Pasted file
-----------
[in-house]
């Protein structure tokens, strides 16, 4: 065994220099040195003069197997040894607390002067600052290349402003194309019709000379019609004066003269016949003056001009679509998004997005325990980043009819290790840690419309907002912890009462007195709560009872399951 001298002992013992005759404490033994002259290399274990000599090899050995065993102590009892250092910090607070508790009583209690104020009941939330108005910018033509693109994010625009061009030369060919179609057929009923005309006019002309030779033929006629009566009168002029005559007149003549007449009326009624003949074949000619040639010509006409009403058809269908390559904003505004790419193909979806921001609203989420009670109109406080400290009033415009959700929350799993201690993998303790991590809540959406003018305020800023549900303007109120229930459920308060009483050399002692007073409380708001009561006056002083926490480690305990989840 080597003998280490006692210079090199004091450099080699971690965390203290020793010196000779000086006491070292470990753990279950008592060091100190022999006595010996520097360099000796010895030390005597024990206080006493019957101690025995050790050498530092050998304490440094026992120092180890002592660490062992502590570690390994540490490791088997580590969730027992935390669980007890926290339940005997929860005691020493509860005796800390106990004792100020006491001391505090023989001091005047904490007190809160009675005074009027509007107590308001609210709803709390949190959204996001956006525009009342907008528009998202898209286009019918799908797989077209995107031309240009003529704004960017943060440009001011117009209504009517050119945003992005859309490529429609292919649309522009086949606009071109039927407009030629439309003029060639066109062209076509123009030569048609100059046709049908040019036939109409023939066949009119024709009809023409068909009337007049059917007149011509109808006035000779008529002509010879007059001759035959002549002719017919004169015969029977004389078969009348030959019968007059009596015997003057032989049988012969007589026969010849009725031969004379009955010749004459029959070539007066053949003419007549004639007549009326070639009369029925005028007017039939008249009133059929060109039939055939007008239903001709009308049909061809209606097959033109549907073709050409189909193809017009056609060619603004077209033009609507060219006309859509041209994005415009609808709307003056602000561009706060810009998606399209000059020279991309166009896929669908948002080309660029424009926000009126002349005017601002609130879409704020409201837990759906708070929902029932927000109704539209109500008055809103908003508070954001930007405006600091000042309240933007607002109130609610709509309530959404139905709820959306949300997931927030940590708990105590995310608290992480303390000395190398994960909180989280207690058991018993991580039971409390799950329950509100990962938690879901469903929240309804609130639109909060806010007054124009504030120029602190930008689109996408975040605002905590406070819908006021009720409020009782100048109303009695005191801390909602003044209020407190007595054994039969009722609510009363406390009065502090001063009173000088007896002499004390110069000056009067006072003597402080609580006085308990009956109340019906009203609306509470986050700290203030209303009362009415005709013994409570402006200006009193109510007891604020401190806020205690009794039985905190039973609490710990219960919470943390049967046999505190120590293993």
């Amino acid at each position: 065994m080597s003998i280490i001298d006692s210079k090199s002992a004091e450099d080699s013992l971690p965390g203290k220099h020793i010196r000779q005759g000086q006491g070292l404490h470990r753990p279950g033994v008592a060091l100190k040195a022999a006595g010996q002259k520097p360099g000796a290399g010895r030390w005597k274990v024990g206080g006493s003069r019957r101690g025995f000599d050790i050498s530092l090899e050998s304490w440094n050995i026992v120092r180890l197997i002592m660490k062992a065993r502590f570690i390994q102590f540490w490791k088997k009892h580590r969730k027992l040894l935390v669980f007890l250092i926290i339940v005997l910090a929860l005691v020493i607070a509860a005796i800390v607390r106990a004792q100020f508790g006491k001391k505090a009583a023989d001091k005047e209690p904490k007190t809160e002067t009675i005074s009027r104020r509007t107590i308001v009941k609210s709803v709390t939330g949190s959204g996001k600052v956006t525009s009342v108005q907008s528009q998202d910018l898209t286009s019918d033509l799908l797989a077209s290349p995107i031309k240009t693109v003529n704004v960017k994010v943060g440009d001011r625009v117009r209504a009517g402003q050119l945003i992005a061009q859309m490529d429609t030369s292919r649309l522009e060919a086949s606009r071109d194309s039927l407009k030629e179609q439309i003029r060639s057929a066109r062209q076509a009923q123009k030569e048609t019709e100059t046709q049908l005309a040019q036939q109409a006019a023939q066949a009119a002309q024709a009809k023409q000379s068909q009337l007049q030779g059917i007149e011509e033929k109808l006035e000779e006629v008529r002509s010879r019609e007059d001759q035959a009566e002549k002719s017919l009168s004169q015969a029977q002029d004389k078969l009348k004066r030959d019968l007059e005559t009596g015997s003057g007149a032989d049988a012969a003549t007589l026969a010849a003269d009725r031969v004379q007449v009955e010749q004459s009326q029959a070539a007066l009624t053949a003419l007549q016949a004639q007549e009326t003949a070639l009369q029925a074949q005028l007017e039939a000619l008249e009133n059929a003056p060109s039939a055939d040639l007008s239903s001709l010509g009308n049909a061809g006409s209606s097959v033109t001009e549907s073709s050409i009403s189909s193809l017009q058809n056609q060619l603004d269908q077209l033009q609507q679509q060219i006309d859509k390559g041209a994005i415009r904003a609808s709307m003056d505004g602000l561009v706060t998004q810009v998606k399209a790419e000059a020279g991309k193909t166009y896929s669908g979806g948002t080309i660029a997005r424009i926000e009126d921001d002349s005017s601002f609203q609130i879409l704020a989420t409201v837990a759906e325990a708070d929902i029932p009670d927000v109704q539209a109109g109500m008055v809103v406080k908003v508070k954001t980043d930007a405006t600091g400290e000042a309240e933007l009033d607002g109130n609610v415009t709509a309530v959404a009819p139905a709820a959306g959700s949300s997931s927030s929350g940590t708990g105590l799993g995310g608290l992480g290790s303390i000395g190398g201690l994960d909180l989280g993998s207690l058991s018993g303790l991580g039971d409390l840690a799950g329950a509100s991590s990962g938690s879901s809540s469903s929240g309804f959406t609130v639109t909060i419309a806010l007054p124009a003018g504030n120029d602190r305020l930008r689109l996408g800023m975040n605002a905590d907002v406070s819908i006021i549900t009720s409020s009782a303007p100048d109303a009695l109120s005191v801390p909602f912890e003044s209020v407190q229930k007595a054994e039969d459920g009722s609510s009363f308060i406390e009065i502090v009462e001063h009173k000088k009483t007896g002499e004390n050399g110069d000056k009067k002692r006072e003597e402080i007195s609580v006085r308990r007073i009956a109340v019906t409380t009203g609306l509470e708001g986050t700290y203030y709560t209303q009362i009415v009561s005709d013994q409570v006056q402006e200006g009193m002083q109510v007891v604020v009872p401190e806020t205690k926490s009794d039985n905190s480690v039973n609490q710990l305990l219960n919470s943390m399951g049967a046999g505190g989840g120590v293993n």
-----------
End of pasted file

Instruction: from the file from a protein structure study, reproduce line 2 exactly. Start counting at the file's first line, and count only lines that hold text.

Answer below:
């Protein structure tokens, strides 16, 4: 065994220099040195003069197997040894607390002067600052290349402003194309019709000379019609004066003269016949003056001009679509998004997005325990980043009819290790840690419309907002912890009462007195709560009872399951 001298002992013992005759404490033994002259290399274990000599090899050995065993102590009892250092910090607070508790009583209690104020009941939330108005910018033509693109994010625009061009030369060919179609057929009923005309006019002309030779033929006629009566009168002029005559007149003549007449009326009624003949074949000619040639010509006409009403058809269908390559904003505004790419193909979806921001609203989420009670109109406080400290009033415009959700929350799993201690993998303790991590809540959406003018305020800023549900303007109120229930459920308060009483050399002692007073409380708001009561006056002083926490480690305990989840 080597003998280490006692210079090199004091450099080699971690965390203290020793010196000779000086006491070292470990753990279950008592060091100190022999006595010996520097360099000796010895030390005597024990206080006493019957101690025995050790050498530092050998304490440094026992120092180890002592660490062992502590570690390994540490490791088997580590969730027992935390669980007890926290339940005997929860005691020493509860005796800390106990004792100020006491001391505090023989001091005047904490007190809160009675005074009027509007107590308001609210709803709390949190959204996001956006525009009342907008528009998202898209286009019918799908797989077209995107031309240009003529704004960017943060440009001011117009209504009517050119945003992005859309490529429609292919649309522009086949606009071109039927407009030629439309003029060639066109062209076509123009030569048609100059046709049908040019036939109409023939066949009119024709009809023409068909009337007049059917007149011509109808006035000779008529002509010879007059001759035959002549002719017919004169015969029977004389078969009348030959019968007059009596015997003057032989049988012969007589026969010849009725031969004379009955010749004459029959070539007066053949003419007549004639007549009326070639009369029925005028007017039939008249009133059929060109039939055939007008239903001709009308049909061809209606097959033109549907073709050409189909193809017009056609060619603004077209033009609507060219006309859509041209994005415009609808709307003056602000561009706060810009998606399209000059020279991309166009896929669908948002080309660029424009926000009126002349005017601002609130879409704020409201837990759906708070929902029932927000109704539209109500008055809103908003508070954001930007405006600091000042309240933007607002109130609610709509309530959404139905709820959306949300997931927030940590708990105590995310608290992480303390000395190398994960909180989280207690058991018993991580039971409390799950329950509100990962938690879901469903929240309804609130639109909060806010007054124009504030120029602190930008689109996408975040605002905590406070819908006021009720409020009782100048109303009695005191801390909602003044209020407190007595054994039969009722609510009363406390009065502090001063009173000088007896002499004390110069000056009067006072003597402080609580006085308990009956109340019906009203609306509470986050700290203030209303009362009415005709013994409570402006200006009193109510007891604020401190806020205690009794039985905190039973609490710990219960919470943390049967046999505190120590293993």